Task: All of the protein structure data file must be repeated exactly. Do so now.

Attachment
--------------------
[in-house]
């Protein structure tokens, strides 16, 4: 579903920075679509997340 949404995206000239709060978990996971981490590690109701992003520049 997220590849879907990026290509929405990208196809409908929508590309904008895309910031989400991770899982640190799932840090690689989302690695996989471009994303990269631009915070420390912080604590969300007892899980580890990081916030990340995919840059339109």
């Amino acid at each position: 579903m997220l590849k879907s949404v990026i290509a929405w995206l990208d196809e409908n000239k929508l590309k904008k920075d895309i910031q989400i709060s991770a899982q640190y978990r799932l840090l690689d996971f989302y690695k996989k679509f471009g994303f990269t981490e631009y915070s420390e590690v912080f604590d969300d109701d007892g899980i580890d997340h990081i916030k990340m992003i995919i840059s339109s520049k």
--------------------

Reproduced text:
[in-house]
């Protein structure tokens, strides 16, 4: 579903920075679509997340 949404995206000239709060978990996971981490590690109701992003520049 997220590849879907990026290509929405990208196809409908929508590309904008895309910031989400991770899982640190799932840090690689989302690695996989471009994303990269631009915070420390912080604590969300007892899980580890990081916030990340995919840059339109």
């Amino acid at each position: 579903m997220l590849k879907s949404v990026i290509a929405w995206l990208d196809e409908n000239k929508l590309k904008k920075d895309i910031q989400i709060s991770a899982q640190y978990r799932l840090l690689d996971f989302y690695k996989k679509f471009g994303f990269t981490e631009y915070s420390e590690v912080f604590d969300d109701d007892g899980i580890d997340h990081i916030k990340m992003i995919i840059s339109s520049k």